A:  We wore several times, but I cannot say how often.

 

 

Q:  Did the enemy wear as often?

 

A:  The enemy did not wear, she was coming down on our weather beam and yawed to give us her broadside.

 

Q:   Had you your broadsides to the enemy, when you wore?

 

A:  Part of our broadside wore on the enemy

 

Q:  What was the state of the Guerriere when the colours were ordered to be hauled down and what was the position and state of the enemy?

 

A:  All the masts  of the Guerriere were gone, several shot between wind and water, her hull much shattered and rolling so that it was impossible to use her guns The enemy wore round on the starboard bow, his masts and yards all standing, except the cross jack yard, and was approaching apparently with an intention of raking us, when we struck.

 

 

Q:  At what distance was the Constitution from the Guerriere when she struck?

 

A:  At long gun shot, about a mile.

 

Q:   How long had she retired from you to refit?

 

A:   I think about three quarters of an hour.

 

Q:   During the action, did any of the masts hamper your guns?

 

A:  Not until the fore and main masts fell - they rendered the starboard guns in part ineffectual.

 

 

Q:   Previously and during the action, was everything done that could be done to prevent the ship from falling into the hands of the enemy?

 

A:  Every thing was done."

 

 

 
 
 
 

 

 

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Captain Dacres, apparently also in the room, but remaining silent after reading his letter, had a few questions for his late first lieutenant:

 

"Q:  Was every department of the ship properly prepared for action and during its continuance did I encourage the men by every personal exertion and every other means in my power?

 

A:  Every part of the ship was cleared for action and every exertion was used by Captain Dacres to encourage the men.

 

Q:   Did you see any English men on board the enemy when you were taken prisoner?

 

A:  There were several men pointed out to me as Englishmen. There were some I knew personally as deserters from the Halifax squadron.

 

Q:  Did you understand generally the number she was supposed to have?

 

A:   I understand about 200. The gunner of the Constitution was captain of the forecastle in the Eurydice when she came from England - he was a Scotchman and went by the name of Robert Klein [?] in the Eurydice, and in the Constitution in the name of Anderson. Their third lieutenant I believe to be an Irishman, his name was Reid.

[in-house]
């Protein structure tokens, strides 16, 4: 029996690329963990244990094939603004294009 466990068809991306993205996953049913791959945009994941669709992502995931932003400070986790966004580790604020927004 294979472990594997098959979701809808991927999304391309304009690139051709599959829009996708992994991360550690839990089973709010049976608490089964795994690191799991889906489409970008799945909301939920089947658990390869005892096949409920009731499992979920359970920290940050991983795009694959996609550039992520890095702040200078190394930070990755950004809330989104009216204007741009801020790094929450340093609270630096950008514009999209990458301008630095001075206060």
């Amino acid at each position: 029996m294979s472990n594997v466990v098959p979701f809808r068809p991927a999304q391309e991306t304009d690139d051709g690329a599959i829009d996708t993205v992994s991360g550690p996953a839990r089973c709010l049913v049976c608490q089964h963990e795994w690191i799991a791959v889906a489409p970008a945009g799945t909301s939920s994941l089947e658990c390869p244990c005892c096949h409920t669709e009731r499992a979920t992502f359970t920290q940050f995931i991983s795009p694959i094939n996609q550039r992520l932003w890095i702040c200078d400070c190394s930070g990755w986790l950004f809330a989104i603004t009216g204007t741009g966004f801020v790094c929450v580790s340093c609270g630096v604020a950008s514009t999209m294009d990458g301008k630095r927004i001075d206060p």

Q:  How many of them were supposed to have been in action in Trafalgar?

 

A:  I understand that seventeen of the captains of guns were with the British  service in that action, but I cannot say from what authority."

Edited by uss frolick
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Lieutenant Kent withdrew and Robert Scott, master of the Guerriere, was called into court, sworn and examined s follows:

 

 

Q:  Have you any narrative of the circumstances that occurred in the Guerriere's action?

 

A: I have.

 

Mr. Scott then produced the following narrative:

 

"On the 19th of August of 1812, at 2 PM, being on the wind on the starboard tack, saw a sail on the weather beam standing towards us. at 3 made her out to be a man of war, went to quarters and cleared for action. At 4 the stranger was supposed to the United States Frigate Constitution, which we had formerly chased off New York. Hauled up the course, took in the top gallant sails, backed the main top sail, hoisted an ensign at each mast head. The enemy shortened sail and hauled to the wind on the starboard tack. At 4.15, furled the main top sail. The Constitution then bore up and then and hoisted American colours on each mast head.  At 4.10 gave him our starboard broadside, and wore to give him our larboard when the enemy commenced firing, wore several times to avoid being raked, exchanging broadsides. At 5 our opponent closed with in half pistol shot on our starboard beam, both steering free and keeping up a [illegible] fire.. At 5.20 the mizen mast went over the starboard quarter, which brought the ship up in the wind against her helm which exposed us to a heavy raking fire from the enemy. At 5.40 the ship not answering her helm he attempted to cross our bow and lay us on board, but Captain Dacres, perceiving his intentions, gave orders to wear under her quarter which we accordingly did, when our bowsprit caught his quarter, which hindered our wearing as expeditiously as we could have wished. At this time the fore mast went by the board and fell across the main stay and carried the main mast with it over the starboard side leaving the ship a complete wreck. The Constitution stood on ahead. All hands were immediately employed clearing the  the wreck, in hopes of being able to get the ship before the win, to recommence the action, but just as we had completed clearing the wreck, the sprit sail yard went and left the ship in the trough of the sea rolling her main deck guns under water. Our opponent at this time had refitted and had wore around to rake us and all attempts to get the ship before the wind or bring any of our guns to bear proving fruitless, the ship in a sinking condition, much shattered in her hull, and many shot between wind and water with more than one third part of her crew killed or wounded, Captain Dacres called his officers together. who all were of the opinion that any further resistance would be a useless expense of lives. At 6.45 the colours were taken from the stump of the mizen mast.